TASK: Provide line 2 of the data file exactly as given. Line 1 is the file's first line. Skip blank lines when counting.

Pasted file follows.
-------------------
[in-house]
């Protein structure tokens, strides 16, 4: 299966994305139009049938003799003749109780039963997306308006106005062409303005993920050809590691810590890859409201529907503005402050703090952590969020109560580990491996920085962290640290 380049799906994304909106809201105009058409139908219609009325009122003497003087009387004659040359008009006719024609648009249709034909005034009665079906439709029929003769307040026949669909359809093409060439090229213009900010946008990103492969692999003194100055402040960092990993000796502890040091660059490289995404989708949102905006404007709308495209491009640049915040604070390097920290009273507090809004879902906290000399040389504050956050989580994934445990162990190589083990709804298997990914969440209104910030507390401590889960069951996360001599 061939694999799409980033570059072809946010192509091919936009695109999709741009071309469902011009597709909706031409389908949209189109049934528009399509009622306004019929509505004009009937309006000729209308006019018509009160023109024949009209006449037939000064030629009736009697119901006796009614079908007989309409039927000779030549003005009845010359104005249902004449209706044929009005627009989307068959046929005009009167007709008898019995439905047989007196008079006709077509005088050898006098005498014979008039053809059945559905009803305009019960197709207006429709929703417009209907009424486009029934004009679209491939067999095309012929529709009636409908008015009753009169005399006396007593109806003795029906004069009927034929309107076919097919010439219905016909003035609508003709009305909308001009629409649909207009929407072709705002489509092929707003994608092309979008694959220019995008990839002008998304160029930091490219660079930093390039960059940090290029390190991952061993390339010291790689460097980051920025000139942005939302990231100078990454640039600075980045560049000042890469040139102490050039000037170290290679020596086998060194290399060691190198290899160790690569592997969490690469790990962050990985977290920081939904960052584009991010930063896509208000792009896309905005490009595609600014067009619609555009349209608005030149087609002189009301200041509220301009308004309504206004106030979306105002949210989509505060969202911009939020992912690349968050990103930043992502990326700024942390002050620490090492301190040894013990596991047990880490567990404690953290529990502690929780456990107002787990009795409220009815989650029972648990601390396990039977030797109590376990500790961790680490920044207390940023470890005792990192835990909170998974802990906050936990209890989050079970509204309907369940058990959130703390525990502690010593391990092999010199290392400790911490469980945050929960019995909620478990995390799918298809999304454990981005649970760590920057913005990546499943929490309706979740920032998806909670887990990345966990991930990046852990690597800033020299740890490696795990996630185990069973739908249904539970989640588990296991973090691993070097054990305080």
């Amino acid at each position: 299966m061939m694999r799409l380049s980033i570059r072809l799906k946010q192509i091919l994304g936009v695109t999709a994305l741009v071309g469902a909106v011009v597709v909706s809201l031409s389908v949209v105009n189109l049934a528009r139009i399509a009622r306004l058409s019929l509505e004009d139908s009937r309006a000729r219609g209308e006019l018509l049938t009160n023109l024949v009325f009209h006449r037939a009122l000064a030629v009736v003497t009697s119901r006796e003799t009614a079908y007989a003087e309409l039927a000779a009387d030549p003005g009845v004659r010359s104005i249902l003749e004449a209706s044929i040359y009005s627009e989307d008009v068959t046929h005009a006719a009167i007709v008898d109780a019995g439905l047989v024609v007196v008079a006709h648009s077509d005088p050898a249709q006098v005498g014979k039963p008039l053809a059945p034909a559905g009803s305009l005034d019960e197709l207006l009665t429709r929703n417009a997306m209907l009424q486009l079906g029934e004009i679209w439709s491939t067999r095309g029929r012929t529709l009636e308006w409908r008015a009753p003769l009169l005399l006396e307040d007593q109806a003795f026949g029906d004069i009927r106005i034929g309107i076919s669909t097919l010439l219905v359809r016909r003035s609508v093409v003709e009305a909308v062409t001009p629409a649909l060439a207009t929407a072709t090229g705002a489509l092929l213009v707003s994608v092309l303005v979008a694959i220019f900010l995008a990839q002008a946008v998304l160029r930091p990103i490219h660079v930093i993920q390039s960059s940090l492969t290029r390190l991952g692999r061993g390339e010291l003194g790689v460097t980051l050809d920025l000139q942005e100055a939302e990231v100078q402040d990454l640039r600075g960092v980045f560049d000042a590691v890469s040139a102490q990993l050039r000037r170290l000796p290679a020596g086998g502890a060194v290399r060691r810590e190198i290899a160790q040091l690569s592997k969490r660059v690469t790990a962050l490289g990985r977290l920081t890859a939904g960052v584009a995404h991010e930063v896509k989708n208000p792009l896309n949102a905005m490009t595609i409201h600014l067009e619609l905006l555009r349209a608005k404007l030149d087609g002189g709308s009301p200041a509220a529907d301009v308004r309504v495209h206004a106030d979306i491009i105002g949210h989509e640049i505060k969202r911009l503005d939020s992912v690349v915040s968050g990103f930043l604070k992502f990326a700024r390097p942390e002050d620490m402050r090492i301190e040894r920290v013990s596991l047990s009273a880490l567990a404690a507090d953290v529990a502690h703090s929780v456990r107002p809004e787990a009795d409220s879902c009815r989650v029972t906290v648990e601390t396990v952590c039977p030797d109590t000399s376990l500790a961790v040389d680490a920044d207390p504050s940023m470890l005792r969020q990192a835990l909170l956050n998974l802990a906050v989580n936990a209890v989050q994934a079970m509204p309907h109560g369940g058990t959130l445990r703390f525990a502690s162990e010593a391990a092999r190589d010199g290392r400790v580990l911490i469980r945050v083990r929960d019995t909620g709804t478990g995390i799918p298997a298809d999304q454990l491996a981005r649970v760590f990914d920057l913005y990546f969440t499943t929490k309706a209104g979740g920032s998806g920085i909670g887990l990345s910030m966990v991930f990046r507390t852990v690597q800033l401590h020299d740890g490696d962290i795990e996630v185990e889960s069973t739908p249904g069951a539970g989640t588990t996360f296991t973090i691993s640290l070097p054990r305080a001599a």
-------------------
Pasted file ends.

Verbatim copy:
């Protein structure tokens, strides 16, 4: 299966994305139009049938003799003749109780039963997306308006106005062409303005993920050809590691810590890859409201529907503005402050703090952590969020109560580990491996920085962290640290 380049799906994304909106809201105009058409139908219609009325009122003497003087009387004659040359008009006719024609648009249709034909005034009665079906439709029929003769307040026949669909359809093409060439090229213009900010946008990103492969692999003194100055402040960092990993000796502890040091660059490289995404989708949102905006404007709308495209491009640049915040604070390097920290009273507090809004879902906290000399040389504050956050989580994934445990162990190589083990709804298997990914969440209104910030507390401590889960069951996360001599 061939694999799409980033570059072809946010192509091919936009695109999709741009071309469902011009597709909706031409389908949209189109049934528009399509009622306004019929509505004009009937309006000729209308006019018509009160023109024949009209006449037939000064030629009736009697119901006796009614079908007989309409039927000779030549003005009845010359104005249902004449209706044929009005627009989307068959046929005009009167007709008898019995439905047989007196008079006709077509005088050898006098005498014979008039053809059945559905009803305009019960197709207006429709929703417009209907009424486009029934004009679209491939067999095309012929529709009636409908008015009753009169005399006396007593109806003795029906004069009927034929309107076919097919010439219905016909003035609508003709009305909308001009629409649909207009929407072709705002489509092929707003994608092309979008694959220019995008990839002008998304160029930091490219660079930093390039960059940090290029390190991952061993390339010291790689460097980051920025000139942005939302990231100078990454640039600075980045560049000042890469040139102490050039000037170290290679020596086998060194290399060691190198290899160790690569592997969490690469790990962050990985977290920081939904960052584009991010930063896509208000792009896309905005490009595609600014067009619609555009349209608005030149087609002189009301200041509220301009308004309504206004106030979306105002949210989509505060969202911009939020992912690349968050990103930043992502990326700024942390002050620490090492301190040894013990596991047990880490567990404690953290529990502690929780456990107002787990009795409220009815989650029972648990601390396990039977030797109590376990500790961790680490920044207390940023470890005792990192835990909170998974802990906050936990209890989050079970509204309907369940058990959130703390525990502690010593391990092999010199290392400790911490469980945050929960019995909620478990995390799918298809999304454990981005649970760590920057913005990546499943929490309706979740920032998806909670887990990345966990991930990046852990690597800033020299740890490696795990996630185990069973739908249904539970989640588990296991973090691993070097054990305080």